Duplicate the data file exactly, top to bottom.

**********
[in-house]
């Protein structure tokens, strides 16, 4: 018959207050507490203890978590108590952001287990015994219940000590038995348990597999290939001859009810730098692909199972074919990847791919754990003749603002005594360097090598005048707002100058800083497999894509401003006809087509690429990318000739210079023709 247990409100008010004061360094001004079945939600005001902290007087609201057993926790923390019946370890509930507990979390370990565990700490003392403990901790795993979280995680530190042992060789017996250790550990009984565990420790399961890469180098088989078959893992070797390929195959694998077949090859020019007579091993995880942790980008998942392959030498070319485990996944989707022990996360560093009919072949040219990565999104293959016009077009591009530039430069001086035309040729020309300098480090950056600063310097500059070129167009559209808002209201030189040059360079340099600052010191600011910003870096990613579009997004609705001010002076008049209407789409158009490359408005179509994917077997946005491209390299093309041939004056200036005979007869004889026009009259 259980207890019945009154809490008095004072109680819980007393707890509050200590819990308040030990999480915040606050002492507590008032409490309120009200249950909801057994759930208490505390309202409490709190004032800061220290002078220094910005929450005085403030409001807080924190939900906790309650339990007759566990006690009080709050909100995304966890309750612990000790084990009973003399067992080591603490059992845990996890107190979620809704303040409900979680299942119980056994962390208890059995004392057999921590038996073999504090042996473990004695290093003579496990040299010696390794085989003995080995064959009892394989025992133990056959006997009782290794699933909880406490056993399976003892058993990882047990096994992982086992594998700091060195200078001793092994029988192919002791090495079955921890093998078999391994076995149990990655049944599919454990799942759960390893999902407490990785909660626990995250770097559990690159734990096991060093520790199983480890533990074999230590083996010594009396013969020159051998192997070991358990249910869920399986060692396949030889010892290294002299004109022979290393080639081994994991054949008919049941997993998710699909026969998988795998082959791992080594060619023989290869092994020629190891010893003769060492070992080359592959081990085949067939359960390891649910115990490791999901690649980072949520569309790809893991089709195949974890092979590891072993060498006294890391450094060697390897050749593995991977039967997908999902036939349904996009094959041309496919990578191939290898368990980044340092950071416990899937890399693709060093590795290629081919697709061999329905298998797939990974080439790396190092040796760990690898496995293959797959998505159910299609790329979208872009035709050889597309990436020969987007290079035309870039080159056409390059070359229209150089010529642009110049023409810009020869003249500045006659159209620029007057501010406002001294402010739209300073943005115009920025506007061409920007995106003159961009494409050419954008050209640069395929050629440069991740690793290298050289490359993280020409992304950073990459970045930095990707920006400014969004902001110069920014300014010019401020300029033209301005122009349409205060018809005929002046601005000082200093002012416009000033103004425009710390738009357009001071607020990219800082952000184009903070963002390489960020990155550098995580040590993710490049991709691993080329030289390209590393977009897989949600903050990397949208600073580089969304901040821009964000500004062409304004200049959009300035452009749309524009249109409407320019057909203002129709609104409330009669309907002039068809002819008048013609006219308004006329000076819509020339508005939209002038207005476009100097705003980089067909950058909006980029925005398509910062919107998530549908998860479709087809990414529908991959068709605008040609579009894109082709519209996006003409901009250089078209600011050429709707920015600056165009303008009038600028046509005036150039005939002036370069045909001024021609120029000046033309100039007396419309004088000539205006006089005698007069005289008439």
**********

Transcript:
[in-house]
């Protein structure tokens, strides 16, 4: 018959207050507490203890978590108590952001287990015994219940000590038995348990597999290939001859009810730098692909199972074919990847791919754990003749603002005594360097090598005048707002100058800083497999894509401003006809087509690429990318000739210079023709 247990409100008010004061360094001004079945939600005001902290007087609201057993926790923390019946370890509930507990979390370990565990700490003392403990901790795993979280995680530190042992060789017996250790550990009984565990420790399961890469180098088989078959893992070797390929195959694998077949090859020019007579091993995880942790980008998942392959030498070319485990996944989707022990996360560093009919072949040219990565999104293959016009077009591009530039430069001086035309040729020309300098480090950056600063310097500059070129167009559209808002209201030189040059360079340099600052010191600011910003870096990613579009997004609705001010002076008049209407789409158009490359408005179509994917077997946005491209390299093309041939004056200036005979007869004889026009009259 259980207890019945009154809490008095004072109680819980007393707890509050200590819990308040030990999480915040606050002492507590008032409490309120009200249950909801057994759930208490505390309202409490709190004032800061220290002078220094910005929450005085403030409001807080924190939900906790309650339990007759566990006690009080709050909100995304966890309750612990000790084990009973003399067992080591603490059992845990996890107190979620809704303040409900979680299942119980056994962390208890059995004392057999921590038996073999504090042996473990004695290093003579496990040299010696390794085989003995080995064959009892394989025992133990056959006997009782290794699933909880406490056993399976003892058993990882047990096994992982086992594998700091060195200078001793092994029988192919002791090495079955921890093998078999391994076995149990990655049944599919454990799942759960390893999902407490990785909660626990995250770097559990690159734990096991060093520790199983480890533990074999230590083996010594009396013969020159051998192997070991358990249910869920399986060692396949030889010892290294002299004109022979290393080639081994994991054949008919049941997993998710699909026969998988795998082959791992080594060619023989290869092994020629190891010893003769060492070992080359592959081990085949067939359960390891649910115990490791999901690649980072949520569309790809893991089709195949974890092979590891072993060498006294890391450094060697390897050749593995991977039967997908999902036939349904996009094959041309496919990578191939290898368990980044340092950071416990899937890399693709060093590795290629081919697709061999329905298998797939990974080439790396190092040796760990690898496995293959797959998505159910299609790329979208872009035709050889597309990436020969987007290079035309870039080159056409390059070359229209150089010529642009110049023409810009020869003249500045006659159209620029007057501010406002001294402010739209300073943005115009920025506007061409920007995106003159961009494409050419954008050209640069395929050629440069991740690793290298050289490359993280020409992304950073990459970045930095990707920006400014969004902001110069920014300014010019401020300029033209301005122009349409205060018809005929002046601005000082200093002012416009000033103004425009710390738009357009001071607020990219800082952000184009903070963002390489960020990155550098995580040590993710490049991709691993080329030289390209590393977009897989949600903050990397949208600073580089969304901040821009964000500004062409304004200049959009300035452009749309524009249109409407320019057909203002129709609104409330009669309907002039068809002819008048013609006219308004006329000076819509020339508005939209002038207005476009100097705003980089067909950058909006980029925005398509910062919107998530549908998860479709087809990414529908991959068709605008040609579009894109082709519209996006003409901009250089078209600011050429709707920015600056165009303008009038600028046509005036150039005939002036370069045909001024021609120029000046033309100039007396419309004088000539205006006089005698007069005289008439």